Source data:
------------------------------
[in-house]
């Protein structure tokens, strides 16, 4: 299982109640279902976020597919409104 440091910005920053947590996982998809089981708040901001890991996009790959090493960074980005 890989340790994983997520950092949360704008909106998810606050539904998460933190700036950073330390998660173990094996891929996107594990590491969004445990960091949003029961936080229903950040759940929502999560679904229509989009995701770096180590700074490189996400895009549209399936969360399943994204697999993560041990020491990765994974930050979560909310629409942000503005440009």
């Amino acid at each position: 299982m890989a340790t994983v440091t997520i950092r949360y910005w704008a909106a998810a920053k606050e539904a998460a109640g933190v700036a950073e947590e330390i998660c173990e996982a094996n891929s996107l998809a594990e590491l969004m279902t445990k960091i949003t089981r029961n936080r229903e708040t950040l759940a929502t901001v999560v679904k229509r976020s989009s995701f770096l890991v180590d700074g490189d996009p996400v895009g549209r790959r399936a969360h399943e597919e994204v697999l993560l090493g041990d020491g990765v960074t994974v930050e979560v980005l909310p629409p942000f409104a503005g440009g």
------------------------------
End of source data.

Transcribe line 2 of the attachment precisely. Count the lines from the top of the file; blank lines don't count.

């Protein structure tokens, strides 16, 4: 299982109640279902976020597919409104 440091910005920053947590996982998809089981708040901001890991996009790959090493960074980005 890989340790994983997520950092949360704008909106998810606050539904998460933190700036950073330390998660173990094996891929996107594990590491969004445990960091949003029961936080229903950040759940929502999560679904229509989009995701770096180590700074490189996400895009549209399936969360399943994204697999993560041990020491990765994974930050979560909310629409942000503005440009």